These filters of interpretation and meaning create an emotional and intellectual myopia, a narrowing of perception that blinds us to possibilities. We become slaves to our limited thoughts and emotions and as time passes they atrophy, becoming dense and very difficult to alter. This is why so many are now turning towards psychedelics; these molecules put a hammer to the filters and open up new perceptions both internal and external. Although I have not experienced said hammer I can imagine – and I have a really good imagination.

Back to the atrophied filters. I see them as density gradients; the closer to the present moment information comes the more it is subject to our filters. We see what we believe and are less open to what actually may be. And once the wave function collapses and something has happened (become real) it becomes fixed in our memories – “it’s true because I experienced it.” These density gradients often distort our experience; we judge the information (interpretation and meaning again) and our emotions follow, and the pattern is reinforced. The filters grow stronger for good or for ill. Mark Twain puts it thus: “The problem isn’t with what we know for sure, it’s what we know for sure that just ain’t so.”

So what to do with this? That’s really all that matters. Remember Stevie’s Axiom #1: It’s not so much what you know but what you do with what you know that matters. And an honest answer is “I don’t know. Yet…” I mean really, this perspective seems to me, intuitively, to lead to something worthwhile. I just haven’t figured out yet what it is. Ideas, comments, criticism and abuse are as always most welcome.

 

 

 

What if…

One of my students recently noted a “what if?” scenario, that fork in the road that created a mess that resonates to this day. And wouldn’t you know it, I found myself reading an article about my buddies at Goldman Sachs and their distressed mortgage business, and went down my own rabbit hole of “what if?”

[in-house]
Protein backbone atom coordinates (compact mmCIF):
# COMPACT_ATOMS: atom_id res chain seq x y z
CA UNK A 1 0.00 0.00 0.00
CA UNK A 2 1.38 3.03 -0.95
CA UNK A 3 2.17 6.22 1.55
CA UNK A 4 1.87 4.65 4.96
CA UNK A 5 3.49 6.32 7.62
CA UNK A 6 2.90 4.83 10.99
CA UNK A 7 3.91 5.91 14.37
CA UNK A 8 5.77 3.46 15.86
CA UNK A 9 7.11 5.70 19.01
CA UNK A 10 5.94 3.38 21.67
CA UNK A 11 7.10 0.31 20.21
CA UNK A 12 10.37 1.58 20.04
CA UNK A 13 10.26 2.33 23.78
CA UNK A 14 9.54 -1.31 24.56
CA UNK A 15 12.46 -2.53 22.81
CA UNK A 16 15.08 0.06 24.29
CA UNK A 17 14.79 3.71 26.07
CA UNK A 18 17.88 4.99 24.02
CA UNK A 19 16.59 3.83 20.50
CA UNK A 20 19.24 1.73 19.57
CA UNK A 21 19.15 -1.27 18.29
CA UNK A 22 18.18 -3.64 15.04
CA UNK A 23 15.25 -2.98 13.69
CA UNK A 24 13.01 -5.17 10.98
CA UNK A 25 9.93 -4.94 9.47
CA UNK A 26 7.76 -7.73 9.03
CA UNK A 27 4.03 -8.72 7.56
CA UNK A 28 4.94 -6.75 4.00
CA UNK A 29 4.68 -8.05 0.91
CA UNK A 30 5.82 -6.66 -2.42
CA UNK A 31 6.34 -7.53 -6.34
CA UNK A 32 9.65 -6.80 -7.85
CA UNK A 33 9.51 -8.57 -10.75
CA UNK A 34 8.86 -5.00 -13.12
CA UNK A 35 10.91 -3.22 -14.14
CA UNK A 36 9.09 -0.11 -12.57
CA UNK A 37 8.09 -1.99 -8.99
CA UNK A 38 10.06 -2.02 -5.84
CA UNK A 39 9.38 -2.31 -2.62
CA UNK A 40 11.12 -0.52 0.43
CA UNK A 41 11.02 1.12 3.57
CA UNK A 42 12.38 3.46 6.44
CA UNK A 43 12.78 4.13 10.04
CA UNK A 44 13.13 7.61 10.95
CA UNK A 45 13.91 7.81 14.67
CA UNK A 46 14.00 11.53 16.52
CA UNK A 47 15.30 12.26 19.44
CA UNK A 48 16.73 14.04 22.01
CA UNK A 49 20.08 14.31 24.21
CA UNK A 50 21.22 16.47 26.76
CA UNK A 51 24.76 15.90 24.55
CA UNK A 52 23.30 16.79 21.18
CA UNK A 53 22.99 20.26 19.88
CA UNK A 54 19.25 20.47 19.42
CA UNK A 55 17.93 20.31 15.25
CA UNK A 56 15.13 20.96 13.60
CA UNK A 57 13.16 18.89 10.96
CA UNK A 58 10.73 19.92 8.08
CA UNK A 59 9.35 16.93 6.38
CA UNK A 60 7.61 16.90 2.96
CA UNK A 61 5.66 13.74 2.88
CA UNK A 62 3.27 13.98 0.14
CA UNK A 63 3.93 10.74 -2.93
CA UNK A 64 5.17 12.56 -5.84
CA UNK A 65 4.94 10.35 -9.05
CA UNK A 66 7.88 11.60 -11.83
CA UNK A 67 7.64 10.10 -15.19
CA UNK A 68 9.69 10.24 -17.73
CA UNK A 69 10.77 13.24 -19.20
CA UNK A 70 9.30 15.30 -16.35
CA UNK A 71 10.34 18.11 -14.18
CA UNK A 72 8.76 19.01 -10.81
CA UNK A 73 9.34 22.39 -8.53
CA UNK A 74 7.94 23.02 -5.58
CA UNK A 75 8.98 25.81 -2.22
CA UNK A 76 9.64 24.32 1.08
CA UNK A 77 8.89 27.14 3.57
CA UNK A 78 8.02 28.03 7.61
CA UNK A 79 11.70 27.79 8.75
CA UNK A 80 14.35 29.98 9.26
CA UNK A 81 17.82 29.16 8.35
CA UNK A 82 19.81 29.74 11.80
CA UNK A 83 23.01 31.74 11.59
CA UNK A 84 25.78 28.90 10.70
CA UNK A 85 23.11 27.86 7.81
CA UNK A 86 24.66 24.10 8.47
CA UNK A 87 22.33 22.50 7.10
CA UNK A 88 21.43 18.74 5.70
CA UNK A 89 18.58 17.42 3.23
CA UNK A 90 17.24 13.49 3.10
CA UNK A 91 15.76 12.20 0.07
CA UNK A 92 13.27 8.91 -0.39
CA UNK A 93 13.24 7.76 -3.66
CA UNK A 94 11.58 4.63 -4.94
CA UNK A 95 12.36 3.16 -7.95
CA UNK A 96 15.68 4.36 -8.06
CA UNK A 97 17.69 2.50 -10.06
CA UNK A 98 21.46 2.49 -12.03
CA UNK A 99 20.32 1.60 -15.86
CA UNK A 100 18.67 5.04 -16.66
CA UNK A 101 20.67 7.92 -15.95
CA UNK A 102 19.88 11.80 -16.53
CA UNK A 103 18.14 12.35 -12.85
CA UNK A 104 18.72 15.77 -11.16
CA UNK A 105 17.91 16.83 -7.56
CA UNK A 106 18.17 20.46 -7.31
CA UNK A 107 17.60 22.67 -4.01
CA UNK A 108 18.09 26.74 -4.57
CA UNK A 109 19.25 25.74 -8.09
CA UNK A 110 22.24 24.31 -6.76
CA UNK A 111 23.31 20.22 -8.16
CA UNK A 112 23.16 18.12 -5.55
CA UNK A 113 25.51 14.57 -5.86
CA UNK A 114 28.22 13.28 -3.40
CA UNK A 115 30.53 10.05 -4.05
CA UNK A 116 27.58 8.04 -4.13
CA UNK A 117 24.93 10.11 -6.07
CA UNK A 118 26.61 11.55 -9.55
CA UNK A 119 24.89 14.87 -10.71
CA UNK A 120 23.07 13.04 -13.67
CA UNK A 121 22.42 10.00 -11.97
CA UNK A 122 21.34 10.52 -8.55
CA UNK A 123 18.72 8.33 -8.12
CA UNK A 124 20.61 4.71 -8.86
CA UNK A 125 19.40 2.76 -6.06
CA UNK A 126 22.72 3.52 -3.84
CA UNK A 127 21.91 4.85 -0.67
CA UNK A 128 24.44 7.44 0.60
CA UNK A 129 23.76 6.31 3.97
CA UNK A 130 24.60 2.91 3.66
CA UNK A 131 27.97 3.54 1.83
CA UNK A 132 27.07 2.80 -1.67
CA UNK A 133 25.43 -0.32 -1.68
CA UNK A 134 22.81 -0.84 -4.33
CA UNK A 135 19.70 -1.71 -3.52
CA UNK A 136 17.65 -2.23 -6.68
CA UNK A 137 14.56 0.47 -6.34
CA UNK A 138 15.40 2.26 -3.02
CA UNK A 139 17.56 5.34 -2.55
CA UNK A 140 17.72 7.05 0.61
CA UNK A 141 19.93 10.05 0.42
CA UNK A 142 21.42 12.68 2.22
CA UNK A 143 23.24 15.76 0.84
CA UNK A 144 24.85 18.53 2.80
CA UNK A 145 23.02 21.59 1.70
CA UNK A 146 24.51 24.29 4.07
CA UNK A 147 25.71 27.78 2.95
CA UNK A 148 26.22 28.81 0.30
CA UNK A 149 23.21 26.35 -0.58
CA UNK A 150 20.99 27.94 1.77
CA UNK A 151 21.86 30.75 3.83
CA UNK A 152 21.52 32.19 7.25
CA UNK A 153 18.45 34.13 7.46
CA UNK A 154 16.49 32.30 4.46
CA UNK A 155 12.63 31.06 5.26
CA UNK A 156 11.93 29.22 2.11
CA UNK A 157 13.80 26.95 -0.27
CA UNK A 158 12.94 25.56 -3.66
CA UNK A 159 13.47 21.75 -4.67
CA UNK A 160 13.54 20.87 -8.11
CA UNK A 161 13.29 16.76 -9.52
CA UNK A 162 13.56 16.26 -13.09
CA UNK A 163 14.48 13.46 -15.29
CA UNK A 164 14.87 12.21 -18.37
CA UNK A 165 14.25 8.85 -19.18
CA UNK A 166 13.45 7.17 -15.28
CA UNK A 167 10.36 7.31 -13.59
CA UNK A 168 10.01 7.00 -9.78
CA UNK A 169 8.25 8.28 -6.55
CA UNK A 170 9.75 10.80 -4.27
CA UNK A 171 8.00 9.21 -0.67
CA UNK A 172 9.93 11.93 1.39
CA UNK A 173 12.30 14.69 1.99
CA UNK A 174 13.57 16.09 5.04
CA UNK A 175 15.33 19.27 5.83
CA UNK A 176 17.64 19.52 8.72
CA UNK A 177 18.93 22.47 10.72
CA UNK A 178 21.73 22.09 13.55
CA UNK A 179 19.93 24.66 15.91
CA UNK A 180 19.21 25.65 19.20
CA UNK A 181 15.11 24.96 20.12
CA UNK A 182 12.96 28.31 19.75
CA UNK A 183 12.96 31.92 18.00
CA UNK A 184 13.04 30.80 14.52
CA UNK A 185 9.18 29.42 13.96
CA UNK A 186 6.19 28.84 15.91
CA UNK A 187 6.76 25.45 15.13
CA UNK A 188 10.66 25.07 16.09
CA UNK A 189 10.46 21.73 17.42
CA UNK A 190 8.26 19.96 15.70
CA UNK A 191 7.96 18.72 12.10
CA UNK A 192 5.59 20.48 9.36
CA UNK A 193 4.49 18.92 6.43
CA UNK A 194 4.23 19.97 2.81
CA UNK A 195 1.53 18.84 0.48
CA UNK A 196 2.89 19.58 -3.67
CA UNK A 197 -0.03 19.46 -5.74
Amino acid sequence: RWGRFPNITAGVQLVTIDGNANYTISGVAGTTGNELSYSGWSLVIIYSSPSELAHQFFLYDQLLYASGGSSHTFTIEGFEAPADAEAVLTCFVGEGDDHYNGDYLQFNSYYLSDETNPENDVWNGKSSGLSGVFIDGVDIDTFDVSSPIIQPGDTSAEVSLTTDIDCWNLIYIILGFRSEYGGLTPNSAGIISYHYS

Back in 2001 I was working for a company that was created for trading non-performing assets – delinquent mortgages or defaulted credit cards, and feeling very frustrated about how the boss wanted to go about things. He was a “flipper” or more nicely stated an arbitrageur, taking a thin margin between a seller and a buyer. I found this practice to be disingenuous at best and deeply dishonest at worst. What I envisioned and actually created was a true “principal buyer” structure where we would buy the assets and then manage them in a positive way. We had everything in place: a nationally licensed mortgage broker, a pricing algorithm (I wrote that one!), a servicing platform structure, even a bank! And I had found a collection agency to acquire – even setting an agreement in place to purchase it. Everything was in place except one thing. The money to actually do it. And I was lied to. Right to my face by the banker and the “finance guy.” My boss wanted to continue with business as usual, which to my mind was equally dishonest. Even after leaving that company, permanently tainted by the dishonesty, I tried again to find the money. But it was not to be.

So what if we had actually found the money? If all those pieces I had arranged had fallen into place? Well, I certainly wouldn’t be doing what I am now! I would likely be playing golf right now instead of musing on what if. Or having brunch at the club or going out on the boat. Lots of material things. Success. I remember when Bank of America bought Countrywide (knowing from the inside what a bad deal it was) and then all those loans went south. I thought “I could fix this for them! I know how!”